Originally written on Fangraphs  |  Last updated 11/20/14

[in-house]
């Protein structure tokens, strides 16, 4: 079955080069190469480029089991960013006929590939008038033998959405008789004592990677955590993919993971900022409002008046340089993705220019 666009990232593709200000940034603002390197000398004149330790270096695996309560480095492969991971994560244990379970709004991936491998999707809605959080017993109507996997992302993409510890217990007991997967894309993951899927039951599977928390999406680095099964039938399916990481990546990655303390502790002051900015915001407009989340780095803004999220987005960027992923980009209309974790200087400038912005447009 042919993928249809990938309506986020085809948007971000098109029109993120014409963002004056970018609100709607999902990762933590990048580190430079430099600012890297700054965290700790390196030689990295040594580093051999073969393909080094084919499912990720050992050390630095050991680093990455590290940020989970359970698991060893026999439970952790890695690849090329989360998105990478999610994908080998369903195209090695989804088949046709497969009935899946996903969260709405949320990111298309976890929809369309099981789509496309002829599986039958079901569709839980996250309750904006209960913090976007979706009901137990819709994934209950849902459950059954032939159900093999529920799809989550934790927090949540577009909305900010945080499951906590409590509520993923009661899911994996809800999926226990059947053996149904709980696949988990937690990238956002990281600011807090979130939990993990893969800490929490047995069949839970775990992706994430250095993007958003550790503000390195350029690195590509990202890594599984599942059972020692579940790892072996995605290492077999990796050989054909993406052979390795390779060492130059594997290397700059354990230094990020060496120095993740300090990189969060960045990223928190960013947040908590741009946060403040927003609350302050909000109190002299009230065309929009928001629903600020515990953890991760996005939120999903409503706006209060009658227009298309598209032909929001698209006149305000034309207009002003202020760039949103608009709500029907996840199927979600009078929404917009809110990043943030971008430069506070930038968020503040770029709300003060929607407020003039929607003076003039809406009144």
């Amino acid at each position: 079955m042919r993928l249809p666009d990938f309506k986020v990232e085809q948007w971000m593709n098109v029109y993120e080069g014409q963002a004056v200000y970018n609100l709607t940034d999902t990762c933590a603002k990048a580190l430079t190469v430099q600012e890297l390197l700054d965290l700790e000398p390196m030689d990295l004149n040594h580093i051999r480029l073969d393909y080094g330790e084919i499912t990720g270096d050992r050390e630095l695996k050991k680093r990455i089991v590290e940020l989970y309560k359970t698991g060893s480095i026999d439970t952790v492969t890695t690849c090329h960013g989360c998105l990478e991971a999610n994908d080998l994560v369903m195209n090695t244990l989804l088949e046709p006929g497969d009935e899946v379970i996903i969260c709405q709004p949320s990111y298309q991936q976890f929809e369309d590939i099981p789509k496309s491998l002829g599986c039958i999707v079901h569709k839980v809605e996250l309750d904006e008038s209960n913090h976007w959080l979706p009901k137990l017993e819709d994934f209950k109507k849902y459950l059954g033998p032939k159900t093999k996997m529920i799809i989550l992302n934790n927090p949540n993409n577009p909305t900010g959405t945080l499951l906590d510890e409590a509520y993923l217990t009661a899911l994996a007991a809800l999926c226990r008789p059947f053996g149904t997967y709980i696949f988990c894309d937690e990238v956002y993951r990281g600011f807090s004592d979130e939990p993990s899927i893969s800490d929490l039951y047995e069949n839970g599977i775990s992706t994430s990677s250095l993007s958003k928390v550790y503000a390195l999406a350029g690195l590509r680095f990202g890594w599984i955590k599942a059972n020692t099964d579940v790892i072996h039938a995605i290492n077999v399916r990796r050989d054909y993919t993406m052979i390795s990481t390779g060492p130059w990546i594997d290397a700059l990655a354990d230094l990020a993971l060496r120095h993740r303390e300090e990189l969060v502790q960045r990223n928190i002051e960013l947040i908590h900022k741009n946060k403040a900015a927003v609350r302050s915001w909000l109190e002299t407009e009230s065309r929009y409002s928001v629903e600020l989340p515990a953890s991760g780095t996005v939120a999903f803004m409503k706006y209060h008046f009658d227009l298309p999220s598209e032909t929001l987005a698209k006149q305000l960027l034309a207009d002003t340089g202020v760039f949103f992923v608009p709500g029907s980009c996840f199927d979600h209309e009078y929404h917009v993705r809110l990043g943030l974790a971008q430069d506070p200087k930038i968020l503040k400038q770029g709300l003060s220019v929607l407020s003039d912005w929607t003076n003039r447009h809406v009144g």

Last week, the Seattle Mariners inked their ace, Felix Hernandez, to a $175 million extension for the next seven years. The dominating righty will be entering his age-27 season this year, meaning the contract will through his age-33 season. That is, unless, he injures his right elbow. Embedded within Hernandez’s contract is a clause that gives the Mariners a club option for an eighth season — at a paltry $1 million — should Hernandez miss at least 130 consecutive days due to any kind of procedure to his right elbow. The Mariners negotiated this clause after some concern over what their doctors saw in the pitcher’s MRI. Apparently, the club was reassured enough by their medical staff to sign the mammoth deal, even though the track record for long-term pitcher extensions isn’t the greatest. But how confident should the team be? To begin with, Hernandez has been a starter in the league since 2005, and he moved into the rotation full time in 2006. Since 1920, Hernandez ranks 13th in innings pitched through the age-26 season. That list of 13 reads as you would expect — a group of historical hurlers — some of who continued their greatness after age 26 and others whose performances fell precipitously: Name G GS IP ERA- FIP- K% BB% HR/9 BABIP LOB% WAR Bert Blyleven 282 279 2143.2 76 72 19.9% 6.4% 0.62 0.279 76.10% 55.5 Don Drysdale 313 262 1945 81 84 18.4% 6.8% 0.81 0.274 75.50% 39.9 Hal Newhouser 300 235 1889 71 76 16.2% 10.7% 0.26 0.268 73.90% 42.8 Catfish Hunter 286 263 1881.2 97 102 16.3% 7.4% 0.94 0.246 75.50% 18.9 Fernando Valenzuela 244 234 1805.2 87 85 19.6% 8.9% 0.55 0.275 73.30% 36.0 Dwight Gooden 238 236 1713.2 82 72 22.1% 7.2% 0.46 0.286 74.10% 45.4 Joe Coleman 260 238 1686.2 98 94 17.2% 8.3% 0.79 0.272 74.50% 23.3 Robin Roberts 230 207 1669.1 76 83 11.8% 5.7% 0.68 0.264 75.50% 33.6 Vida Blue 235 224 1666 82 88 17.2% 7.9% 0.63 0.254 75.40% 29.9 Mel Harder 291 200 1662 79 85 7.6% 6.7% 0.34 0.291 66.40% 32.0 Pete Donohue 253 209 1634.1 89 87 6.8% 4.3% 0.20 0.289 65.60% 28.2 Milt Pappas 260 232 1623 90 96 14.1% 7.9% 0.79 0.256 74.80% 20.6 Felix Hernandez 238 238 1620.1 78 81 22.2% 7.2% 0.72 0.298 74.60% 38.3 Here’s how each of those pitchers finished their careers after that: Name G GS IP ERA- FIP- K% BB% HR/9 BABIP LOB% WAR Bert Blyleven 410 406 2826.1 92 88 17% 7% 0.90 0.285 73% 54.5 Don Drysdale 205 203 1487 86 94 17% 5% 0.64 0.269 76% 25.6 Hal Newhouser 187 138 1099 85 88 11% 8% 0.67 0.270 72% 19.9 Catfish Hunter 214 213 1567.2 91 106 12% 6% 1.02 0.239 75% 16.5 Fernando Valenzuela 209 190 1124.1 112 117 12% 10% 0.92 0.285 71% 5.7 Dwight Gooden 192 174 1087 102 103 16% 10% 1.02 0.291 71% 12.7 Joe Coleman 222 100 864.2 114 110 13% 11% 0.90 0.286 69% 5.5 Robin Roberts 446 402 3019.1 96 96 13% 4% 1.13 0.266 73% 43.1 Vida Blue 267 249 1677.1 101 104 14% 9% 0.79 0.271 73% 18.9 Mel Harder 268 232 1715.1 98 100 8% 8% 0.49 0.281 70% 22.6 Pete Donohue 91 61 478 125 103 5% 6% 0.60 0.328 63% 4.3 Milt Pappas 256 233 1554 95 96 12% 5% 0.90 0.281 74% 25.3 Now, obviously these pitchers performed worse and provided less value than before age 27, and that’s to be expected. Only Catfish Hunter managed to see his adjusted ERA improve. Additionally, these pitchers saw their K% decline by roughly 3%, on average, and their HR/9 increase by .25. Another, admittedly crude, way to look at the decline is to compare WAR/100 IP. Here, 11 out of 12 pitchers declined, with only Catfish Hunter being slightly better (+.05). These pitchers also saw their innings decline significantly. Eight out of the 12 pitchers saw their innings drop, relative to before age 26. Five of those eight experienced innings-pitched declines of at least 37%. The Mariners are essentially betting Hernandez can give them an additional 28 WAR through age 33. A quick glance at this list tells us that only two pitchers with a similar workload by age 26 have managed to produce that much value — with a few coming close. This is a long way of saying that, when we think of aging curves for pitchers, age is only one factor. We also need to keep in mind the amount of wear and tear pitchers experience and how that can dramatically impact how much “greatness” a pitcher has left — even for a player as young as Felix. And, to that point, there are some warnings signs for Hernandez: The biggest has to do with that right elbow. Before reports of the questionable MRI and contract clause, there was reason for concern. Like most pitchers, Felix has seen his fastball velocity decline throughout his young career. That isn’t troubling. What is, though, is the rate at which that velocity has fallen. Since PITCHf/x came online in 2007, Hernandez has seen his fastball velocity drop between 4 mph and 5 mph, depending on what data you look at. This applies to both his four-seam fastball and his sinker (which, according to Brooks Baseball, he throws significantly more often):   We know from previous research on velocity and pitcher aging that, on average, starting pitchers lose about .55 mph from their four-seam fastball between ages 21 and 26. Hernandez’s velocity loss is 10 times that amount. We also know that experiencing a velocity loss of at least 1 mph from one season to the next increases a pitcher’s odds of injury, further velocity loss and/or ineffectiveness. Hernandez has had such a decline four out of the past five seasons. Additionally, his sinker’s velocity declined between 1 and 1.5 mph in 2012. However, while Hernandez lost velocity last year his overall velocity trend was more normal than 2011. Pitchers generally gain velocity as the season goes on. In 2011, Hernandez was essentially throwing his sinker the hardest early in April, only to see his velocity steadily decline through September (93.5 vs. 92.9 mph). Last year, Hernandez was only hitting a shade under 92 mph in April compared to 93 mph in September, more what we would expect. That being said, let’s assume Felix’s sinker velocity will average about 92 mph in 2013. But how does that compare to other pitchers between 27 and 33 years old? Well, since 2007, we really don’t have a good comparison. Based on our PITCHf/x data, of the 12 pitchers who rely on their sinkers at least 20% of the time, none throw it as hard as Felix is likely to next year. The closest comparison might be Adam Wainwright, who has thrown his sinker 26.7% of the time and averaged 90.6 mph. Since 2007, Wainwright has averaged a 75 ERA- and 77 FIP-. If we remove the age restriction, we find guys like Chris Carpenter (30.5%, 91.9 mph), Hiroki Kuroda (27.5%, 91.8 mph) and Derek Holland (21.3%, 92.9 mph). Is Felix’s velocity decline troubling? Yes, given what we know about aging and velocity trends. But since Felix does not rely on his four-seamer as his primary pitch, the decline need not be as concerning as if it was happening to a different pitcher. Moreover, that Felix’s in-season velocity trend once again resembled a normal trend is a good sign. This year could be a critical one to determining how this extension will play out. If Felix can hold the line on his sinker’s velocity, it bodes well for his continued dominance. (In fact, his Steamer projection — which takes into account velocity — sees Felix posting a 5.4 WAR season in 2013.) However, if his sinker again declines significantly, it could further signal that Felix is aging at an accelerated rate — or worse, that his elbow in fact is not sound.